The White House late Saturday confirmed a report by the Washington Post on its plans to withdraw the nomination of a climate change skeptic with ties to the fossil fuel industry to serve as President Donald Trump's top environmental adviser.
Kathleen Hartnett White was announced last October as Trump's choice to chair the Council on Environmental Quality. She had served under former Texas Gov. Rick Perry, now Trump's energy secretary, for six years on a commission overseeing the state environmental agency.
But White's nomination languished in the Senate, and was among a batch of nominations the Senate sent back to the White House at the end of 2017 when Congress closed up for the year. Trump resubmitted White's nomination in January.
White has compared the work of mainstream climate scientists to "the dogmatic claims of ideologues and clerics." In a contentious Senate hearing last November, she defended past statements that claiming pollution released by burning fuels is not harmful unless one were to suck on a car's tailpipe.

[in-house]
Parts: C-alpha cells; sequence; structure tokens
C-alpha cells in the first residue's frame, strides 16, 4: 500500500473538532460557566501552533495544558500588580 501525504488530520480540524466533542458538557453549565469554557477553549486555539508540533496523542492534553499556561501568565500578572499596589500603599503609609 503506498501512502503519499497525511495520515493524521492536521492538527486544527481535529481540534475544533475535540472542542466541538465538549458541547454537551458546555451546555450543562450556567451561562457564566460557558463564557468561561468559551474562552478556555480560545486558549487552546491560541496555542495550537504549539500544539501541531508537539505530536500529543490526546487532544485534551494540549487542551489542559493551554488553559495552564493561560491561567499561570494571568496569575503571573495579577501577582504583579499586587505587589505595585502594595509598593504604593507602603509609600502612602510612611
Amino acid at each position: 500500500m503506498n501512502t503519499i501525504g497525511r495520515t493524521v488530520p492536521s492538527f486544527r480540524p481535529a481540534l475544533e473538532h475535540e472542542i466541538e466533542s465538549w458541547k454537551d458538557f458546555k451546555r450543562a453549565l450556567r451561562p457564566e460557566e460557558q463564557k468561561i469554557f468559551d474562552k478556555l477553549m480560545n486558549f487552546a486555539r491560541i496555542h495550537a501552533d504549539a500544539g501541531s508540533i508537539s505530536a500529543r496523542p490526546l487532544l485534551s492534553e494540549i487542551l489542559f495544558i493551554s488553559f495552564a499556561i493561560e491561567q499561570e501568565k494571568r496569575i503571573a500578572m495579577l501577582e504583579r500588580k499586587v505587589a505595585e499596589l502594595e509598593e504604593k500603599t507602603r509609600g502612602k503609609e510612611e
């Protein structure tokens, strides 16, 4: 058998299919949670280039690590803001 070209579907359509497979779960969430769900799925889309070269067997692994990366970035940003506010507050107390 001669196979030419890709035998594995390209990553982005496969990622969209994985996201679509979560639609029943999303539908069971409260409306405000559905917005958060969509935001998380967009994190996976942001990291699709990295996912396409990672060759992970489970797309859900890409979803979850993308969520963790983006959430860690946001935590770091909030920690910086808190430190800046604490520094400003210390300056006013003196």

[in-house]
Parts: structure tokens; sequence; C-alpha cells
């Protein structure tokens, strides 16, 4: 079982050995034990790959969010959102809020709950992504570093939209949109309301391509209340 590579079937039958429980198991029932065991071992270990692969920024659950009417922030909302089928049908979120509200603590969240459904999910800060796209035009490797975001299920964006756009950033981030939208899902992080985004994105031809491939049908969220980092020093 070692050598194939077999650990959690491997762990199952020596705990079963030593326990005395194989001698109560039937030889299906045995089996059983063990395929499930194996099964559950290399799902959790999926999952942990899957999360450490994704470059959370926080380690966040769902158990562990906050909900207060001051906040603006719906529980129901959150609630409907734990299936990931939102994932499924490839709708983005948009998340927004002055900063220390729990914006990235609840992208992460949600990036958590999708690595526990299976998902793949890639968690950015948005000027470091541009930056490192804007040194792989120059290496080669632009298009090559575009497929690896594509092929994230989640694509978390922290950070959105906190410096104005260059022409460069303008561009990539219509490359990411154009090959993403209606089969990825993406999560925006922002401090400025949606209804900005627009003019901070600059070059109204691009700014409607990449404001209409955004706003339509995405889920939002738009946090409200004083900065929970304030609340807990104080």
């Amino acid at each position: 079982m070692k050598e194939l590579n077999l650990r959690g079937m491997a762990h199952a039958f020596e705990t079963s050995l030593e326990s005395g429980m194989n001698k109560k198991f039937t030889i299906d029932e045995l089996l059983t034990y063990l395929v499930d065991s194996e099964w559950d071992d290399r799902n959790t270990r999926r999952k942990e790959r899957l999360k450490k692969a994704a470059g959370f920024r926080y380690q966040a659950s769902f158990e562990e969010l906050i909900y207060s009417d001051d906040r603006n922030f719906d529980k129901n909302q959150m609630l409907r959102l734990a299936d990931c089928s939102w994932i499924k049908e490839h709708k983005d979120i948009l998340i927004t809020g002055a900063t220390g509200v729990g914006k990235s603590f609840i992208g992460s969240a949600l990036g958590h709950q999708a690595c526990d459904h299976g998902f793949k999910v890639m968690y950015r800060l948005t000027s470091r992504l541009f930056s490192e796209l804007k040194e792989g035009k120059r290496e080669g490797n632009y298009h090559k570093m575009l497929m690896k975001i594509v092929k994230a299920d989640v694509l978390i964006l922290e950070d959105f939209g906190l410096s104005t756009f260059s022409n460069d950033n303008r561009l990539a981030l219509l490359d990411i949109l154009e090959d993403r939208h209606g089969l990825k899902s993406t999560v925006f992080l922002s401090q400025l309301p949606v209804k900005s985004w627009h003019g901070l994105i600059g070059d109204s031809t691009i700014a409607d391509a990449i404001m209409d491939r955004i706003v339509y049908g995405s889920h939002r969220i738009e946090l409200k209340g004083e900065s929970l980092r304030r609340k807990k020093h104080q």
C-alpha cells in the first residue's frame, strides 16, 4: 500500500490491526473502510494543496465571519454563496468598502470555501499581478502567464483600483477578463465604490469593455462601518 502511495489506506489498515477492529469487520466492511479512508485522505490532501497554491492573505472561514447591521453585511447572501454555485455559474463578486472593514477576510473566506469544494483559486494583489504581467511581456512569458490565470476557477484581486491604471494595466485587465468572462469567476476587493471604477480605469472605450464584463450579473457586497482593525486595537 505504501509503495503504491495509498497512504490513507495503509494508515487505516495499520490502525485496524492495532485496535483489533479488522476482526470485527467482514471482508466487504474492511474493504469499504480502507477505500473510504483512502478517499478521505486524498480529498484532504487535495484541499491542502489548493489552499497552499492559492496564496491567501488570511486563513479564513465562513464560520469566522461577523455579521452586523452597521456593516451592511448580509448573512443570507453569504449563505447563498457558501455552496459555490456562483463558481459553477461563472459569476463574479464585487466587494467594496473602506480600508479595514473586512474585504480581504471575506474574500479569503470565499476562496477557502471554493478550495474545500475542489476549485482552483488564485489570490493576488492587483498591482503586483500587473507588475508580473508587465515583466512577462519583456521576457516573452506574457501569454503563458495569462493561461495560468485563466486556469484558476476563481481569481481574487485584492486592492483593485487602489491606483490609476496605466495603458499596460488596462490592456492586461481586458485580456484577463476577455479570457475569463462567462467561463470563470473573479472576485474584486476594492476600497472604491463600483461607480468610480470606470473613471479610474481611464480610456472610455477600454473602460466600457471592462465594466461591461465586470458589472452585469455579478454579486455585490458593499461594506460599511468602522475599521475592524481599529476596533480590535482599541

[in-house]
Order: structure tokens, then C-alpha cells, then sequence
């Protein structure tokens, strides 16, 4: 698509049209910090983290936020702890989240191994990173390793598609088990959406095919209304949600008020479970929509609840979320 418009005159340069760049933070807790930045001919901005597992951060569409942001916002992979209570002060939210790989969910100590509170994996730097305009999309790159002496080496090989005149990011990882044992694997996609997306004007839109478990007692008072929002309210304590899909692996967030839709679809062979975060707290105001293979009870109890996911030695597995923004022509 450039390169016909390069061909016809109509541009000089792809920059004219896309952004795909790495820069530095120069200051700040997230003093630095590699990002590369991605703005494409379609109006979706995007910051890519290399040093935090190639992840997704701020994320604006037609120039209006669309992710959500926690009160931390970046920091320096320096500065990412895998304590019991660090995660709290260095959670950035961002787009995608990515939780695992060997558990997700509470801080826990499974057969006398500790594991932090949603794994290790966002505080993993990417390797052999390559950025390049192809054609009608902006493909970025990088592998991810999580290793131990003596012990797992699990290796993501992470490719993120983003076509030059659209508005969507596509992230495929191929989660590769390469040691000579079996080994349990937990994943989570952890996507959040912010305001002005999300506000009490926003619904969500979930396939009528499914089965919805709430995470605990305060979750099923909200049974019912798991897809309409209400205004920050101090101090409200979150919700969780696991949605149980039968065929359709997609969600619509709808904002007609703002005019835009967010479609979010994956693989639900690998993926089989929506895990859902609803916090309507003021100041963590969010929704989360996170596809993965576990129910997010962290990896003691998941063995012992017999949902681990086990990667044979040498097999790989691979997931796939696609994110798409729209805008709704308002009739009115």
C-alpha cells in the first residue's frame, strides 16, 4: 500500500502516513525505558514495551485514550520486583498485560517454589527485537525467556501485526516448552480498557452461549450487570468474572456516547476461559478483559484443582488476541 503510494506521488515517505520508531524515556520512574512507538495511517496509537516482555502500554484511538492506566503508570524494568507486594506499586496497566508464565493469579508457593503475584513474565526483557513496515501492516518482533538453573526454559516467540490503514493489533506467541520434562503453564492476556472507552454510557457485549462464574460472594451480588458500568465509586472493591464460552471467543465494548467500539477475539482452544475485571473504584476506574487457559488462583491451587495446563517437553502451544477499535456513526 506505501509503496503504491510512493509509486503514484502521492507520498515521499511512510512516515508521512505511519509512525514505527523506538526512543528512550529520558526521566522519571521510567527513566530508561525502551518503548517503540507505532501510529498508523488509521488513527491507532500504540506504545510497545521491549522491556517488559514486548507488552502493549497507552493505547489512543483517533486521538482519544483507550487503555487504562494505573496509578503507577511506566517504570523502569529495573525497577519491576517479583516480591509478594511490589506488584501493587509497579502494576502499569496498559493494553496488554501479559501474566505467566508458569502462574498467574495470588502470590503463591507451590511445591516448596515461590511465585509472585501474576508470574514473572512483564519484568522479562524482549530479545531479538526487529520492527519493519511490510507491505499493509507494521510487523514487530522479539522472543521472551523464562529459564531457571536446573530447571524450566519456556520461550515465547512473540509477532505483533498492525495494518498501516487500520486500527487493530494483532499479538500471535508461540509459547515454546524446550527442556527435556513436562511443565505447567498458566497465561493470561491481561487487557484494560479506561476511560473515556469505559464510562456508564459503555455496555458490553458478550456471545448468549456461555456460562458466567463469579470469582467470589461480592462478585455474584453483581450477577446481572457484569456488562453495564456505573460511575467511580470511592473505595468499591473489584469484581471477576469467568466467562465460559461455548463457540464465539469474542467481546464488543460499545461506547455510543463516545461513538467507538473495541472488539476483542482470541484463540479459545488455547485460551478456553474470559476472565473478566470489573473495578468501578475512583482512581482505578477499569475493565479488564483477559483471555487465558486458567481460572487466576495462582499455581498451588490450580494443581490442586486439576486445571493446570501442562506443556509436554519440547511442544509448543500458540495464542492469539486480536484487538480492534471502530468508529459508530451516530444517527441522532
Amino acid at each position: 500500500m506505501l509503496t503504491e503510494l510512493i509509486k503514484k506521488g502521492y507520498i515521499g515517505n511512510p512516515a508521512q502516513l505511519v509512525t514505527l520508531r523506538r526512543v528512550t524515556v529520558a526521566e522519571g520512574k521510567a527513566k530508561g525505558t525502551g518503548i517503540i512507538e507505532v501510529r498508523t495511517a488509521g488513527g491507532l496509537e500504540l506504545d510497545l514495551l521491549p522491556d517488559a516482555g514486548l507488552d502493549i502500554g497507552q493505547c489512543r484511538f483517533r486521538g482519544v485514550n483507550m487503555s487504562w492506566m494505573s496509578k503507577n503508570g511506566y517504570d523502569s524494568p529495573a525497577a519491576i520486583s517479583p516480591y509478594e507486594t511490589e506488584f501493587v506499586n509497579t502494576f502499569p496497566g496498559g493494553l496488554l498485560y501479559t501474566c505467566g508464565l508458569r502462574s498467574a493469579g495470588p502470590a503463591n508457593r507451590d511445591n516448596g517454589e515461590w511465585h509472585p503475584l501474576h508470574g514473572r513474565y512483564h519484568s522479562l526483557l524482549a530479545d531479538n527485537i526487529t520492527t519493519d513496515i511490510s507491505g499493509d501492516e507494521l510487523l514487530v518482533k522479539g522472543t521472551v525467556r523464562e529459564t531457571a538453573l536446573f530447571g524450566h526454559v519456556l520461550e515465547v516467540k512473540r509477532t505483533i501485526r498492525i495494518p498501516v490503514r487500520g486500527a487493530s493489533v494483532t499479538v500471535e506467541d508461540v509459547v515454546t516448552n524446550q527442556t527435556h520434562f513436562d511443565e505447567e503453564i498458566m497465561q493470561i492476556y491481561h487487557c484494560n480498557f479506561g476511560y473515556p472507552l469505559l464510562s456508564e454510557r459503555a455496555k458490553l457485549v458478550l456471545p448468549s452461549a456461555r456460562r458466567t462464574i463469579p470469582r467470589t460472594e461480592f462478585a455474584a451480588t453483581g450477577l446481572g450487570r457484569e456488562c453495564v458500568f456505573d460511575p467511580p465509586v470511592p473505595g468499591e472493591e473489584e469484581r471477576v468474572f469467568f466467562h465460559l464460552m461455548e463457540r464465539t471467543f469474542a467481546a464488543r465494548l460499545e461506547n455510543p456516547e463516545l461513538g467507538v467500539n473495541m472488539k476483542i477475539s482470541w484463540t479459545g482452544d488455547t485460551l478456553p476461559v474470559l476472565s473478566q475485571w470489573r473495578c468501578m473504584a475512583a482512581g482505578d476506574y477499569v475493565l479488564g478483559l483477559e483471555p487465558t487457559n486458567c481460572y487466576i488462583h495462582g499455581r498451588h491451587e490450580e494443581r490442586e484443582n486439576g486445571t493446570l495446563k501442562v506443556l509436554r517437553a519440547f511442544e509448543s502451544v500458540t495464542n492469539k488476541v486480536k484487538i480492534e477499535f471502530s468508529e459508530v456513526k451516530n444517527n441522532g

Critics of White's nomination pointed to her praise of fossil fuels as having improved living conditions around the world and helping to end slavery. She has called carbon dioxide not a pollutant but "a necessary nutrient for plant life."
U.S. Sen. Tom Carper, the top Democrat on the Senate Environment and Public Works Committee, said it was "abundantly clear very early on" that heading the Council on Environmental Quality wasn't the right job for White. Carper called withdrawing White's nomination "the right thing to do" and urged the Trump administration to nominate a "thoughtful environmental and public health champion to lead this critical office in the federal government."
The Associated Press contributed to this report.